I think that a reasonably intelligent person can realistically only hide behind the good works of some Christians for so long before he or she inevitably takes a good hard look at the narrative of the Bible and realizes that not a single word of it makes any sense. Modern Christians have been forced into creating elaborately coded linguistic systems, metaphors, and semantic acrobatics to account for the fact that the people who wrote the sacred scriptures obviously had no concept of history, geography, time, astronomy, or genetics. For example I was once told by a serious Christian that you can reinforce the seven day creation story found in Genesis with a later passage in the Bible that says that a human day is the blink of an eye for God and by multiplying the number of times you blink each day by 24 hour “human day” periods you can in theory create a scientifically realistic timeline for the creation of the planet. I’ve never looked into the validity of this claim for the simple reason that trying to validate such a claim would open a singularity in space-time and collapse the universe on itself. Don’t try it.
So even though I do not agree with the WBC on any issues, and I agree with progressive Christians on almost every issue, I support the WBC as the model of what the Christian Church needs to be because making the WBC the paradigm of Christianity will only speed the public’s eventual realization that there is no god and that we should stop spending our time worshipping nonexistent deities and work for humanistic solutions to the planet’s problems.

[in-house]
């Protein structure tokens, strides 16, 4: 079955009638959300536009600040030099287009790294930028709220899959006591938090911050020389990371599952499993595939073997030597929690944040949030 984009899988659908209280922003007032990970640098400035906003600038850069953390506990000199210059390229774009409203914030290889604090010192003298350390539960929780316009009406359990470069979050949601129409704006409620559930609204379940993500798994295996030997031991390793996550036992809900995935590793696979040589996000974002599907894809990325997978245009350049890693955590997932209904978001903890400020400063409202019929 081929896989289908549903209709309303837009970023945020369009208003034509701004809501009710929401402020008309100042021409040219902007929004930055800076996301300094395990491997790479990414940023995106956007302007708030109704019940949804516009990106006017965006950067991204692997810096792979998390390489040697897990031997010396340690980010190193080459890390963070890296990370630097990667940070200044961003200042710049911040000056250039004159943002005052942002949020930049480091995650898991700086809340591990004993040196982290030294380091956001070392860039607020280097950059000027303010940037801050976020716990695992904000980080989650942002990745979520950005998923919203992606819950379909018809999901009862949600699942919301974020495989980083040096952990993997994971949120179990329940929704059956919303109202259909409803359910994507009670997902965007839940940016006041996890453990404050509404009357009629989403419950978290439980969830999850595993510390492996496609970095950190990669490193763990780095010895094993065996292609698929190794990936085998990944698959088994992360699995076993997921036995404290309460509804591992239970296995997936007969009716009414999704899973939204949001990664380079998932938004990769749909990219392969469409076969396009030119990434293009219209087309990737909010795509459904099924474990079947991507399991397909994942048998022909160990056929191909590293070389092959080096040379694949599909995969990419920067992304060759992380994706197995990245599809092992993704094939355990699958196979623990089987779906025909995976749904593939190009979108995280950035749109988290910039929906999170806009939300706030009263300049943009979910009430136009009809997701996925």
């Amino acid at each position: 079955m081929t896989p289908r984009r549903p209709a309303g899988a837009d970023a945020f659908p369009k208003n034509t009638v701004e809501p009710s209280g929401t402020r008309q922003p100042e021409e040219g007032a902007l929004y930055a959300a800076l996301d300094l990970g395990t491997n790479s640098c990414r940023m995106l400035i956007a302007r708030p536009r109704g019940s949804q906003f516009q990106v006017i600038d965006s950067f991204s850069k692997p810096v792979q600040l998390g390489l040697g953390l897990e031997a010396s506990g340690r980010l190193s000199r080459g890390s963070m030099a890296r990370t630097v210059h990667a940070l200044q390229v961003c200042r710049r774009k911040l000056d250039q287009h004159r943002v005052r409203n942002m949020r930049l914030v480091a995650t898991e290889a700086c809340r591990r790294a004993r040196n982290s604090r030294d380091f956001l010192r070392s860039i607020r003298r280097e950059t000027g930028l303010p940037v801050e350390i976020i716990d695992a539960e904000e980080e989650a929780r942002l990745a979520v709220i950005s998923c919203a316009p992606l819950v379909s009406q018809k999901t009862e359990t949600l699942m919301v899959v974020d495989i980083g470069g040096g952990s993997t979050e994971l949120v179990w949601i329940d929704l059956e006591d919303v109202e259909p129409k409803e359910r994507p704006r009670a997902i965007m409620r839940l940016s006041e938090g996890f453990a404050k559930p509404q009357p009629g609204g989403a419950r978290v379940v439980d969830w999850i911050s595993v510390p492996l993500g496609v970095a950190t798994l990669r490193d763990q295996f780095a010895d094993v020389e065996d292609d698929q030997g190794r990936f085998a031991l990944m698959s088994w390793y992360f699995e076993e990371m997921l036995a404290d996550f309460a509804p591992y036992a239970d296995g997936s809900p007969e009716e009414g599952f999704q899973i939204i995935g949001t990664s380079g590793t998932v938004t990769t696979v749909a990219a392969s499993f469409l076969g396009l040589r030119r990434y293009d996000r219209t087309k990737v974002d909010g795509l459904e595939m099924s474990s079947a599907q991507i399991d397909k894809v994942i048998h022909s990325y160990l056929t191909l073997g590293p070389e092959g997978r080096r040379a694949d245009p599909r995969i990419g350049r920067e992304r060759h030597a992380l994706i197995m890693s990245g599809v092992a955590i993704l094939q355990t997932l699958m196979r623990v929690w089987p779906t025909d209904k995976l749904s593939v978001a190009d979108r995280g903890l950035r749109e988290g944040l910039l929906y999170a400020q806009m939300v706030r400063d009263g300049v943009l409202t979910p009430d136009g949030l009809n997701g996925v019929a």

I admire ideological consistency in anyone, even people with whom I disagree fiercely and I like that the WBC is ideologically consistent to a cartoonish degree and so for me I recognize the Westboro Baptist Church as the archetype of what it means to be a Christian.
So I would like to bring my friends, readers, and supporters on board with recognizing the WBC as the only real Christian Church for two reasons.
The first reason is that the WBC believes in a literal translation of the Bible and therefore require none of the aforementioned rhetorical gymnastics to make their beliefs jibe with the actual facts of how this planet came to be and how human beings came to be on it. The fact that they are willing to stick with a dogma that makes no logical sense helps to delegitimize the Christian worldview overall and shows a real strength of conviction. It takes more willpower to stand by a belief no matter how irrelevant and stupid it eventually becomes than it takes to try to mold that belief into something else like silly putty to fit whatever new evidence you have at the moment.
Secondly, because Christianity is fundamentally a bat-shit crazy doctrine to believe in, people who are out of their mind should actually be the torchbearers for it. Hardworking, cognitively capable, mentally sound people have no place believing the glaring logical discrepancies that are pervasive throughout all of Christianity. Leave the crazy shit to crazy people because they know better than us how to best steer the religion as a whole. Someone like Shane Claiborne or Rob Bell have no place being the spokesman for a religion that preaches concepts like original sin and advocates stoning disobedient children and homosexuals. Fred Phelps is the only person who has the proper mindset to speak for the Christian religion.
By showing people that the WBC practices the only legitimate, ethically consistent, and scripturally sound version of Christianity, we may be ushering in a golden age of secular humanism and saving the minds of billions of people worldwide. Think of all we could accomplish by holding a mirror up to the Church’s nose and letting them see Fred Phelps.